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Business leaders are “talking nonsense” and scaremongering by trying to persuade Scots to remain part of the UK by warning that prices will rise if they vote for independence, the head of a leading pub group said on Friday.

Tim Martin, the chairman of JD Wetherspoon, which has 70 pubs and 3,000 employees in Scotland, said politicians and business leaders were “underestimating the intelligence of voters”.

“If you want Scots to remain in the UK, you’ve got to use reasonable arguments,” he told the FT. “For example, you just need to open a couple of hundred Aldis and then prices will come down.”

Mr Martin, who is from New Zealand and said he was not taking sides in the independence campaign, was referring to comments on Thursday by Sir Charlie Mayfield, the chairman of the John Lewis partnership, who said prices could rise after independence.

The JD Wetherspoon boss said: “There’s no reason why Scotland shouldn’t thrive as an independent country if that’s what the Scots want. “It will entirely depend on the policies an independent government will follow. If they’re sensible, they will thrive; if they’re foolish, they won’t.”

Mr Martin also said Scots should not put too much faith in Alex Salmond, Scotland’s first minister and head of the Yes campaign, remaining in office for that long. “Remember [Mikhail] Gorbachev didn’t last long in Russia [after Glasnost], and he was a good guy.”

He was speaking after the pubs group released its preliminary results for the year to the end of July, which showed it had defied the trend of closing premises in the UK pub industry and a poor summer to record slightly better results.

The group recorded an adjusted pre-tax profit of £79.4m, up 3.1 per cent on the previous year, and an operating margin of 8.2 per cent, at the upper end of analysts’ expectations. It opened 46 pubs during the year while selling or closing five.

It now has 927 properties, with the average development price rising from £1.64m compared with £1.55m as it spends more on kitchens, customer areas and beer gardens.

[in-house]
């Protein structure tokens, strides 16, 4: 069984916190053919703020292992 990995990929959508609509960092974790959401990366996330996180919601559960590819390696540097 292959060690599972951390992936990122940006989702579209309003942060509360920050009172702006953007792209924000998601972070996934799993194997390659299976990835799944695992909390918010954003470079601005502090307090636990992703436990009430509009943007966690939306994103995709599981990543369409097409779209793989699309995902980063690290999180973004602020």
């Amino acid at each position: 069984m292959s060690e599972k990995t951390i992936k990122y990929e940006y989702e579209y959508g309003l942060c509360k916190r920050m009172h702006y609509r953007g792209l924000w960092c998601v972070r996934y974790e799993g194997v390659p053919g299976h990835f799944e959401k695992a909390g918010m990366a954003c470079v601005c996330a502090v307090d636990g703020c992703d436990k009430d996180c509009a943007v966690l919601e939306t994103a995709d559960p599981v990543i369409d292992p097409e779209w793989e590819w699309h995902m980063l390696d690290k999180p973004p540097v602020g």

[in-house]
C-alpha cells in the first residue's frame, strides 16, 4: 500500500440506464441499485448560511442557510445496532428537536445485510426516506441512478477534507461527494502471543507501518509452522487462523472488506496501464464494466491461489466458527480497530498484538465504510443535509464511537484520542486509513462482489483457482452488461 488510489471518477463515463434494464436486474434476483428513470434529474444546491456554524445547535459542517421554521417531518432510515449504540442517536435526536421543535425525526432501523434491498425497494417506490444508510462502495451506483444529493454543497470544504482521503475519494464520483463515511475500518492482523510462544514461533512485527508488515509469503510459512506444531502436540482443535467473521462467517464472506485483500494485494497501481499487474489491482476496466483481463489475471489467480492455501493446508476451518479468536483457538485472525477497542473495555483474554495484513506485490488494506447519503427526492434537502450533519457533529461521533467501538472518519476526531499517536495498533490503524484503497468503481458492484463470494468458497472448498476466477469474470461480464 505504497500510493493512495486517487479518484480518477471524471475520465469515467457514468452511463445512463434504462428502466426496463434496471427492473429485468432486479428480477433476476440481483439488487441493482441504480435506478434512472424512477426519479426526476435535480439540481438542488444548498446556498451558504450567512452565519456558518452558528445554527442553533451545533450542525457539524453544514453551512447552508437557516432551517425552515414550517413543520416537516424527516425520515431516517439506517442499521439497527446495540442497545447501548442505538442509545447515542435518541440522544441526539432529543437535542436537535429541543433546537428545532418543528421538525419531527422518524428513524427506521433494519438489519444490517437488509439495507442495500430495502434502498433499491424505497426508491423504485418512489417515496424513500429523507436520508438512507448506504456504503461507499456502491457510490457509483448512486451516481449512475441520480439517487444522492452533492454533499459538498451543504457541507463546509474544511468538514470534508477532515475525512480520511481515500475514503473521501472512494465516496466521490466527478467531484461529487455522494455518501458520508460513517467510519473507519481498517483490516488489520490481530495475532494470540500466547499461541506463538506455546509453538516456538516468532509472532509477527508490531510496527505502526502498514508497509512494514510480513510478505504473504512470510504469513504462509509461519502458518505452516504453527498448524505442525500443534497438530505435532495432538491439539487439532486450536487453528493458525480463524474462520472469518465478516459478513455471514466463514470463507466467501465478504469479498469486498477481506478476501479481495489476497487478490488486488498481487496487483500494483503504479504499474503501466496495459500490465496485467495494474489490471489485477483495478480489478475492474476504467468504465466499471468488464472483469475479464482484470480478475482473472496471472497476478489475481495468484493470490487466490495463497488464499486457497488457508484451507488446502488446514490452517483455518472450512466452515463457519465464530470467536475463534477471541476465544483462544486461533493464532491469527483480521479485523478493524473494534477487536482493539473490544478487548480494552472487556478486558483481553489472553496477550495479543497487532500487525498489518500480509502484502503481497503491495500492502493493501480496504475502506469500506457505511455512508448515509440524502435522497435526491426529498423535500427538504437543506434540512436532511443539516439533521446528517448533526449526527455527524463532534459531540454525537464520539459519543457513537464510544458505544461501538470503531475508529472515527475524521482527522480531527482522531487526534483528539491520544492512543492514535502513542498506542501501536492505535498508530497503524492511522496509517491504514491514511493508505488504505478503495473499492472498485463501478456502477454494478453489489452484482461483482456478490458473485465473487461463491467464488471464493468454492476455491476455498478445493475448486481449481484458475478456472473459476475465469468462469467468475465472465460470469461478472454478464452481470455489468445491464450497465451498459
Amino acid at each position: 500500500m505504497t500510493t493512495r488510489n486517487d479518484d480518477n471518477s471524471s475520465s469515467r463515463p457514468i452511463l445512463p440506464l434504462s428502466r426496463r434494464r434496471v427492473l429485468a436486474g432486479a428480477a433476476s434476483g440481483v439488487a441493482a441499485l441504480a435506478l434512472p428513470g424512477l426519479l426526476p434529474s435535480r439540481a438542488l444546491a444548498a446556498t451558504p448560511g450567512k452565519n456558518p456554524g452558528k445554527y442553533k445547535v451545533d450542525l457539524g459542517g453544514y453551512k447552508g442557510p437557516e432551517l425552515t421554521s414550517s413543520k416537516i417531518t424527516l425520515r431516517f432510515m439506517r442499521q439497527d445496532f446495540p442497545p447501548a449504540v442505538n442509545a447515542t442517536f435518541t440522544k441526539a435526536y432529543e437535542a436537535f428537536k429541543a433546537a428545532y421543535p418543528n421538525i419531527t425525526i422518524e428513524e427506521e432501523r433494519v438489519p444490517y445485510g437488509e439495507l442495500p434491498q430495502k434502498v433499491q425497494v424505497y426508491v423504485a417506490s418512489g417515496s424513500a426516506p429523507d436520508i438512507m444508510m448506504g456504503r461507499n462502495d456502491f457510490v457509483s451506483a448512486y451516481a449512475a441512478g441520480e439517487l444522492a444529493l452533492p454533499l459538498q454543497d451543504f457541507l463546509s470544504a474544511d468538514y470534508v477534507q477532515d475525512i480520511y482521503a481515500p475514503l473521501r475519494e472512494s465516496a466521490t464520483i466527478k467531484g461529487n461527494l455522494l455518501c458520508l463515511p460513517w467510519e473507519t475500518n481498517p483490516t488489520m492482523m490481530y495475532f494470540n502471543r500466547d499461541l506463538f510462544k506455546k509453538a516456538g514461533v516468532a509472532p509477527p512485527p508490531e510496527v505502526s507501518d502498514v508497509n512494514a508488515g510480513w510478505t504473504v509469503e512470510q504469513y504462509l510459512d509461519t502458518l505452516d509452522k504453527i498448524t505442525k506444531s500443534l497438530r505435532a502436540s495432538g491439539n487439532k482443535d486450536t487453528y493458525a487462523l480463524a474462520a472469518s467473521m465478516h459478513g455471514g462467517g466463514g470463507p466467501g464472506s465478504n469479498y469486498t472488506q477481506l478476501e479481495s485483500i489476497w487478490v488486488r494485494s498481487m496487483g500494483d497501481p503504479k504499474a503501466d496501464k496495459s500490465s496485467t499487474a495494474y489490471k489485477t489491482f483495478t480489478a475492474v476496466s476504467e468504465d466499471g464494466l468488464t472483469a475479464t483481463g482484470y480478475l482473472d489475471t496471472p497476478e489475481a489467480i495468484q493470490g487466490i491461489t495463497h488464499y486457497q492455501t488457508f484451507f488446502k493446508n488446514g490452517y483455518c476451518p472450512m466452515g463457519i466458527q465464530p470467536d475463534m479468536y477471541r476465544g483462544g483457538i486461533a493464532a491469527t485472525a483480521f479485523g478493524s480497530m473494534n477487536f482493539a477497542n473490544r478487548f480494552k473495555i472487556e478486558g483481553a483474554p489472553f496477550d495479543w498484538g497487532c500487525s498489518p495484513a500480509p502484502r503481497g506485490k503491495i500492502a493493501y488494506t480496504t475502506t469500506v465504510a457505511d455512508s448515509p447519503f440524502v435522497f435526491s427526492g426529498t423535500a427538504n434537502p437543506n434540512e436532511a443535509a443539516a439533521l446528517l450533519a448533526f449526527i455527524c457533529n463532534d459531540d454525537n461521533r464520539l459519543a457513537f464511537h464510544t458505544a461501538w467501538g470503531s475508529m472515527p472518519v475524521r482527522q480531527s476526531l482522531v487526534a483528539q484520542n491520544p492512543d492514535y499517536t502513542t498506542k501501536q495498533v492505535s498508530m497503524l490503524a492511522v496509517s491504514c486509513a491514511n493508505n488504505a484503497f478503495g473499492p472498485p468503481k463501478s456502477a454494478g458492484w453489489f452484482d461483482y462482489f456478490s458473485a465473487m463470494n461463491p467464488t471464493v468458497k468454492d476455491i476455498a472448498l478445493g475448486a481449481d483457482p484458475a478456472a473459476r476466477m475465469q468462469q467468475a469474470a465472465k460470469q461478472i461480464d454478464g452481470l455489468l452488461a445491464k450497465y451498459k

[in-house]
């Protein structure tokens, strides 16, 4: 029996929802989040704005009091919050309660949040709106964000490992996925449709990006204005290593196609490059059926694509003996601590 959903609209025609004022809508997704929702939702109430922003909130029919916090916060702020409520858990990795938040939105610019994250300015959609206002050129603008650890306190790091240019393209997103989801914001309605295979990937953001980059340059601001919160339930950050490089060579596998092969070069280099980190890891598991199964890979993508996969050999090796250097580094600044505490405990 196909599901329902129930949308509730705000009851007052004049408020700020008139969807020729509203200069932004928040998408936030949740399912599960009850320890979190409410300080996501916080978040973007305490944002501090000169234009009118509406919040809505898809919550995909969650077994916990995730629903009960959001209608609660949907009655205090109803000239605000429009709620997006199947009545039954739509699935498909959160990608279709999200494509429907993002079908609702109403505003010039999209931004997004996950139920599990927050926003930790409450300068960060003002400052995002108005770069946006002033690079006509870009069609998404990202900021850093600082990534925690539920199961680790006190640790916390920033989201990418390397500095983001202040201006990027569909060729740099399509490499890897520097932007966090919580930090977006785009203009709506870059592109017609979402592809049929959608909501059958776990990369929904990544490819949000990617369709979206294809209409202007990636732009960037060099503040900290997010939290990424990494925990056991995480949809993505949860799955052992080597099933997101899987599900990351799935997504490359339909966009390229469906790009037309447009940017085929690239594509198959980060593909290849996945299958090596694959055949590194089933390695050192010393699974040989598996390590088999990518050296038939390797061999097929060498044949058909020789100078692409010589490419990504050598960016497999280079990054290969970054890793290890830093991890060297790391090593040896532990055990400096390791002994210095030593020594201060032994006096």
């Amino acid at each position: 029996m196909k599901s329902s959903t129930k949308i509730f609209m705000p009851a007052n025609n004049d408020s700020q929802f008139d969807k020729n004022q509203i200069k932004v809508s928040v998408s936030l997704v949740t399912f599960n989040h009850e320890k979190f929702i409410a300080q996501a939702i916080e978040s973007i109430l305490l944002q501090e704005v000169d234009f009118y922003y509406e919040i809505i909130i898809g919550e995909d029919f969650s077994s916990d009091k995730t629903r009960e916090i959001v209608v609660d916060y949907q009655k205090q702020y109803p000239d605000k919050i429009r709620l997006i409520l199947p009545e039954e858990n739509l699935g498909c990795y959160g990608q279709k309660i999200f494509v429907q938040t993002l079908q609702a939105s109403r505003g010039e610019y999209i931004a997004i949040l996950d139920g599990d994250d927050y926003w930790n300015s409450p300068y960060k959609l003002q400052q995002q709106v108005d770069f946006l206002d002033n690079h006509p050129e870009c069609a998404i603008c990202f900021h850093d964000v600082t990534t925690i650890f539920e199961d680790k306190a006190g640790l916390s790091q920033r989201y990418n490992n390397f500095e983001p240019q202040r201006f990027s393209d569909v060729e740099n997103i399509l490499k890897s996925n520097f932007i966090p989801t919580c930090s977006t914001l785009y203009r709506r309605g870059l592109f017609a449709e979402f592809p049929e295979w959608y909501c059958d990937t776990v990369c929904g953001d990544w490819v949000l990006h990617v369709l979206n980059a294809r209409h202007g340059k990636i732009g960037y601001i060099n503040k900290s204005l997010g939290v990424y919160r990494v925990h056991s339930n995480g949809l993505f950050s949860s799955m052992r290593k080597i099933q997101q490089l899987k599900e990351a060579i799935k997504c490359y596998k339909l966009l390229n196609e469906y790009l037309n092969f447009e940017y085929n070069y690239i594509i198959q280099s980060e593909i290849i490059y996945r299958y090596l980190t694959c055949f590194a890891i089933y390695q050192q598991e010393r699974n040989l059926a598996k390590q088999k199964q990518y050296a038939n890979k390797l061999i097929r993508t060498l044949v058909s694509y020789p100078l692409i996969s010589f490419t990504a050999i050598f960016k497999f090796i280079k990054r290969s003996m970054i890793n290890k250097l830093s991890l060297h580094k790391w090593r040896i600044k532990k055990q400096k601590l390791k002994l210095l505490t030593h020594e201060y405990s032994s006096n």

The strategy is showing some success as it defies an industry that has seen more than 10,000 pubs close across the country since 2002.

It forecast a “reasonable” outcome in the current financial year. This year it predicted its operating margin would drop to 7.7 to 8.1 per cent for the 2014/15 trading year.

Like-for-like sales for the first six weeks of the new trading year, to September 7, increased 6.3 per cent, with total sales increasing 11.4 per cent.

The share price was up 3 per cent in early morning trading on Friday at 765p, slightly outperforming the FTSE 100.

Mr Martin welcomed the results but said he would continue to campaign for pubs to pay the same VAT rate as supermarkets. While supermarkets pay the same VAT on drinks as pubs, they pay no VAT on food and, according to Mr Martin, cheaper business rates per pint of beer served.

“Wetherspoon, along with many pub and restaurant companies, is supporting Jacques Borel’s VAT Club on Tax Equality Day to publicise this inequality,” he said, referring to a day of action on September 24. “A number of MPs have signed up for our cause, and most people seem to say it makes no sense for supermarkets to pay less tax on food than pubs.

“A similar danger relates to the general tone of corporate governance advice and practice which has helped to create unstable board rooms, often preoccupied by the wrong considerations. For example, many do not even recognise the danger from the VAT disparity, despite the high weekly level of pub closures which has lasted for many years.”

For the full year to the end of July, like-for-like sales were up 5.5 per cent, operating profit was £115.6m, up 3.8 per cent, and earnings per share was 47p, up 4.9 per cent.

Copyright The Financial Times Limited 2017. All rights reserved.
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